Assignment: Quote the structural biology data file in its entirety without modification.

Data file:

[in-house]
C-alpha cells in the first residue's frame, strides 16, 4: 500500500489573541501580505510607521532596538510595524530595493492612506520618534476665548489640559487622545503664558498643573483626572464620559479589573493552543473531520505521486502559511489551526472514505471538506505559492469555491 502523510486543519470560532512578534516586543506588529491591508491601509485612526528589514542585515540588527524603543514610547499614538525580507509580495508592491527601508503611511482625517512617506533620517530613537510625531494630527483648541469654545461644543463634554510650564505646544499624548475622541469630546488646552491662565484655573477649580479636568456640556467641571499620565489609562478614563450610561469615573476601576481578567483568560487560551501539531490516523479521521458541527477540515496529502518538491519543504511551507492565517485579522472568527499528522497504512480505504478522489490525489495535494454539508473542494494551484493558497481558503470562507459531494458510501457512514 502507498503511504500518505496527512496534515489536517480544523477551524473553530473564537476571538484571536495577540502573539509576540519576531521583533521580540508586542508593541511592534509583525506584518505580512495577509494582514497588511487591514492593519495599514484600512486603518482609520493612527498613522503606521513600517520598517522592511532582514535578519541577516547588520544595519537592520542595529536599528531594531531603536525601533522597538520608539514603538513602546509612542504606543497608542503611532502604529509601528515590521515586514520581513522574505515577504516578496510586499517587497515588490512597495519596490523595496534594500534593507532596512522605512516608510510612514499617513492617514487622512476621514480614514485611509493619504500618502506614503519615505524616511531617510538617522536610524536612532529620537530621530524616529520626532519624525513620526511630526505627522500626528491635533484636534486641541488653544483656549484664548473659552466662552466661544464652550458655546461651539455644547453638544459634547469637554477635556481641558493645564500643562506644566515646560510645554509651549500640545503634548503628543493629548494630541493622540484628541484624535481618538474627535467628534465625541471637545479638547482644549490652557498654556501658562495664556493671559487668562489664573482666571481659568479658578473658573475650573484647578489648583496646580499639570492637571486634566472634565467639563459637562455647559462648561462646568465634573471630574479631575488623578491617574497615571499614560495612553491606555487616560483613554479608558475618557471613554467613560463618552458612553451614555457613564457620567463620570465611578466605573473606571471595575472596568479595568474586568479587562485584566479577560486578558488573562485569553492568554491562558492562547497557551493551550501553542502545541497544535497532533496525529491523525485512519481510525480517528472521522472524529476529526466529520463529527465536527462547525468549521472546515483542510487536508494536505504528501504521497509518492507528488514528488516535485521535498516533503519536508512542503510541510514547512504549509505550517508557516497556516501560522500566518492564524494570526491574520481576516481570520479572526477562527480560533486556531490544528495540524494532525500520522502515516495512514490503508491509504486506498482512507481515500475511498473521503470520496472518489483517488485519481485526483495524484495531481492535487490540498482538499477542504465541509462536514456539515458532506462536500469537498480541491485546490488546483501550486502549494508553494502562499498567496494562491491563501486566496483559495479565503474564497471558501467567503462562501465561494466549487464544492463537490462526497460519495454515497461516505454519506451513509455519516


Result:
[in-house]
C-alpha cells in the first residue's frame, strides 16, 4: 500500500489573541501580505510607521532596538510595524530595493492612506520618534476665548489640559487622545503664558498643573483626572464620559479589573493552543473531520505521486502559511489551526472514505471538506505559492469555491 502523510486543519470560532512578534516586543506588529491591508491601509485612526528589514542585515540588527524603543514610547499614538525580507509580495508592491527601508503611511482625517512617506533620517530613537510625531494630527483648541469654545461644543463634554510650564505646544499624548475622541469630546488646552491662565484655573477649580479636568456640556467641571499620565489609562478614563450610561469615573476601576481578567483568560487560551501539531490516523479521521458541527477540515496529502518538491519543504511551507492565517485579522472568527499528522497504512480505504478522489490525489495535494454539508473542494494551484493558497481558503470562507459531494458510501457512514 502507498503511504500518505496527512496534515489536517480544523477551524473553530473564537476571538484571536495577540502573539509576540519576531521583533521580540508586542508593541511592534509583525506584518505580512495577509494582514497588511487591514492593519495599514484600512486603518482609520493612527498613522503606521513600517520598517522592511532582514535578519541577516547588520544595519537592520542595529536599528531594531531603536525601533522597538520608539514603538513602546509612542504606543497608542503611532502604529509601528515590521515586514520581513522574505515577504516578496510586499517587497515588490512597495519596490523595496534594500534593507532596512522605512516608510510612514499617513492617514487622512476621514480614514485611509493619504500618502506614503519615505524616511531617510538617522536610524536612532529620537530621530524616529520626532519624525513620526511630526505627522500626528491635533484636534486641541488653544483656549484664548473659552466662552466661544464652550458655546461651539455644547453638544459634547469637554477635556481641558493645564500643562506644566515646560510645554509651549500640545503634548503628543493629548494630541493622540484628541484624535481618538474627535467628534465625541471637545479638547482644549490652557498654556501658562495664556493671559487668562489664573482666571481659568479658578473658573475650573484647578489648583496646580499639570492637571486634566472634565467639563459637562455647559462648561462646568465634573471630574479631575488623578491617574497615571499614560495612553491606555487616560483613554479608558475618557471613554467613560463618552458612553451614555457613564457620567463620570465611578466605573473606571471595575472596568479595568474586568479587562485584566479577560486578558488573562485569553492568554491562558492562547497557551493551550501553542502545541497544535497532533496525529491523525485512519481510525480517528472521522472524529476529526466529520463529527465536527462547525468549521472546515483542510487536508494536505504528501504521497509518492507528488514528488516535485521535498516533503519536508512542503510541510514547512504549509505550517508557516497556516501560522500566518492564524494570526491574520481576516481570520479572526477562527480560533486556531490544528495540524494532525500520522502515516495512514490503508491509504486506498482512507481515500475511498473521503470520496472518489483517488485519481485526483495524484495531481492535487490540498482538499477542504465541509462536514456539515458532506462536500469537498480541491485546490488546483501550486502549494508553494502562499498567496494562491491563501486566496483559495479565503474564497471558501467567503462562501465561494466549487464544492463537490462526497460519495454515497461516505454519506451513509455519516